6 Signs You're a Bad Lover

Medically Reviewed by Arefa Cassoobhoy, MD, MPH on August 30, 2013
From the WebMD Archives

Even good lovers can fall into bad habits sometimes. These six habits may signal that you're missing out, when you could be blissing out, during sex. Changing them can get your sex life humming again.

You Don't Like Your Lover to Offer Tips

It's key to tell your lover what you like or want sexually. But people often ignore an "elephant in the room" -- an unspoken problem, preference, or dislike. The longer you avoid it, the bigger impact it will have.

Why do lovers avoid honesty? "They worry the other person will think they're a freak or will start to cry or feel criticized," says Madeleine M. Castellanos, MD. She is a psychiatrist at the Albert Einstein College of Medicine who specializes in sex therapy.

Fix: "Be open to your lover's suggestions," she says. Listen and respect their ideas instead of getting mad or upset.

Castellanos suggests checking in every 6 months or so, because sexuality evolves over time. Ask yourselves: Are we happy with our sex life? What should we add to it? Is there a big deal out there we haven't talked about?

You're a Distracted Lover

That's not you, reaching across the sheets to check your smartphone, is it? A sign of good sex is being totally in the moment -- mind and body.

"It's important to set a scene that's non-interruptive," says Pepper Schwartz, PhD, professor of sociology at the University of Washington.

Fix: "Don't leave your phone on. Don't check email. Don’t send texts. Don't be a mommy who won't lock the door," Schwartz says. If your mind wanders, zero in on how you're being touched or refocus on your breathing.

You Don't Give and Take

Is your orgasm your only goal? Do you like to receive oral sex but not give it? (Or vice-versa?)

It's one thing if you and your partner don't need everything in bed to be equal. "Not everyone likes oral sex, for example," Castellanos says. "But if you're not doing something because you can't be bothered or are selfish, that's more problematic."

Fix: It's best to give and to receive. "Sexual pleasure requires balancing selfishness with unselfish giving," she says.

You Make Love on Automatic Pilot

Ready, set: kiss, touch here, stroke there, get in position...

If your lover can predict your every move, you may both be missing out.

"Couples fall into a script pretty quick. They know what works," says certified sexuality counselor and author Ian Kerner. "Comfort sex," as he calls it, can be great. But a too-steady menu can spell boredom, which makes it hard to get aroused.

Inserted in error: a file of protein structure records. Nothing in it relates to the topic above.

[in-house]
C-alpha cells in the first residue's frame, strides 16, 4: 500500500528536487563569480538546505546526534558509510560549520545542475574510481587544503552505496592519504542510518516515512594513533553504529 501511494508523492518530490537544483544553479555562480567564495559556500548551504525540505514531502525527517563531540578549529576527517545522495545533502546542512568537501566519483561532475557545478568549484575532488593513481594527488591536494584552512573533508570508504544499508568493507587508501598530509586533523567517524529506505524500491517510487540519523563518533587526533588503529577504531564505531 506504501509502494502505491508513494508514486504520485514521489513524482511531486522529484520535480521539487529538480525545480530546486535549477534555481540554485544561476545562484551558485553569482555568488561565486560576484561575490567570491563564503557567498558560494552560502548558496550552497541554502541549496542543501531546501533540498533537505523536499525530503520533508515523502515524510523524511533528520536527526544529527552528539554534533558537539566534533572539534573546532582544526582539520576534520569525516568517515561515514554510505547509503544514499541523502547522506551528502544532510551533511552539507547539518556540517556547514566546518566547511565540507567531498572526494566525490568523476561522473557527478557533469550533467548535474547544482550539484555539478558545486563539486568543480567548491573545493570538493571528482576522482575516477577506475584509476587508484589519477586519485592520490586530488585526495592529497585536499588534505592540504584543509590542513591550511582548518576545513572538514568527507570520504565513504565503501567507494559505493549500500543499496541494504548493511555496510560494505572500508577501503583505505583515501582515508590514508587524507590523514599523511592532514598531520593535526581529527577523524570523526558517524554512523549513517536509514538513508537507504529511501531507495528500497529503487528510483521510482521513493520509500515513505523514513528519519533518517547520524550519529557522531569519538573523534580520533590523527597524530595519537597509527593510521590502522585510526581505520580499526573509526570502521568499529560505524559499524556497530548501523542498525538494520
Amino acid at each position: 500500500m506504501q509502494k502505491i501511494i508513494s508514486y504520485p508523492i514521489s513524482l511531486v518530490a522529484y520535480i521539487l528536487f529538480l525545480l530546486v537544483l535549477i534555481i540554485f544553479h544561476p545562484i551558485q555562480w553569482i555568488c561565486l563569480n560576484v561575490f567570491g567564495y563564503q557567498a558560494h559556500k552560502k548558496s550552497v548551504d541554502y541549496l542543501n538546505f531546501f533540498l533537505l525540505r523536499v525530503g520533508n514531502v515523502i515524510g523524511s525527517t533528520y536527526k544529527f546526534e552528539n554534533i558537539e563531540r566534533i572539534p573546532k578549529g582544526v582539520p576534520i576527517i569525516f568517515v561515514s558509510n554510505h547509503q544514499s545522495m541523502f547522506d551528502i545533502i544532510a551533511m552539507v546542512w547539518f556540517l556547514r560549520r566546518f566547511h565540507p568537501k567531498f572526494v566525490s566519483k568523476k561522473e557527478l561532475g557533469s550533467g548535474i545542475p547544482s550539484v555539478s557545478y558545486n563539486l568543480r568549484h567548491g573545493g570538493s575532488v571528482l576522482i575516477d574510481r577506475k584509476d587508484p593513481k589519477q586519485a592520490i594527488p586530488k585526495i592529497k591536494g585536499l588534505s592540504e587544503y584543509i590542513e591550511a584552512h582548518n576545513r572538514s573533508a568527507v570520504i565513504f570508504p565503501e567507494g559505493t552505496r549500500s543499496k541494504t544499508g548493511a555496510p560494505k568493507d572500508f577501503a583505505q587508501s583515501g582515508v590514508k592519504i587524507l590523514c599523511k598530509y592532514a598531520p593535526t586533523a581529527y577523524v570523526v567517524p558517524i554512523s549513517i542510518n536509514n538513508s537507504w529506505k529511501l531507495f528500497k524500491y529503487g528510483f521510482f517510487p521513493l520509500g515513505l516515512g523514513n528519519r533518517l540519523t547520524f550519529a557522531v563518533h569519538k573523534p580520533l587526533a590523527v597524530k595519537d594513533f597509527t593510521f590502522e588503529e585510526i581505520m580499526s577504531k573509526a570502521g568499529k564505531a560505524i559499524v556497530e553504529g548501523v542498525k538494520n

Fix: Freshen up your sex menu. Your brain loves new things. "You can get to your usual script eventually, but for the first third of sex play, start with something more exciting," Kerner says. He suggests using sex toys, role playing, talking dirty to each other, or trying new positions.

You Don't Guide Your Lover

If you're totally still and silent, your partner can't get much sense of what pleases you or whether they're on the right track. "Being a good lover is being a good communicator," Kerner says.

Fix: Use your words, your sounds, and your movements to help your partner know what you'd like more or less of. Let yourself moan or sigh. Let your hips move.

Your Ideas of Good Sex Are Based on Porn

Worried your breasts aren't "pretty" enough? Or your penis isn't big enough? Or your partner isn't having a "real" orgasm if she doesn't moan loudly? More and more, sex therapists say that people are asking, "What's wrong with me?" based on what they've seen in pornography magazines or videos.

"A lot of people come in thinking their relationship or their physical responses or their bodies aren't normal," Castellanos says. "But they are. They just think they're not because they compare it to what's not normal."

That anxiety makes it hard to get aroused and enjoy sex. It puts useless pressure on you both.

Fix: Porn can put you in the mood or teach you new techniques, sex experts say. But define good sex by what's happening in your own bed. Explore your partner. Get to know their body, breathing, and muscle tension. The more you relax and see what works for each other, the more you'll naturally develop a great sex life.

The question shouldn't be, "Am I normal?" But instead, "Are my partner and I having a good time?"

Show Sources


Madeline M. Castellanos, MD, sex therapist; assistant professor of psychiatry, Albert Einstein College of Medicine, Bronx, N.Y.

Ian Kerner, certified sex counselor, New York, NY; author, She Comes First: The Thinking Man's Guide to Pleasuring a Woman, Harper Collins, 2010.

Pepper Schwartz, PhD, professor of sociology, University of Washington, Seattle; co-author, The Normal Bar: The Surprising Secrets of Happy Couples and What They Reveal About Creating a New Normal in Your Relationship, Harmony, 2013.

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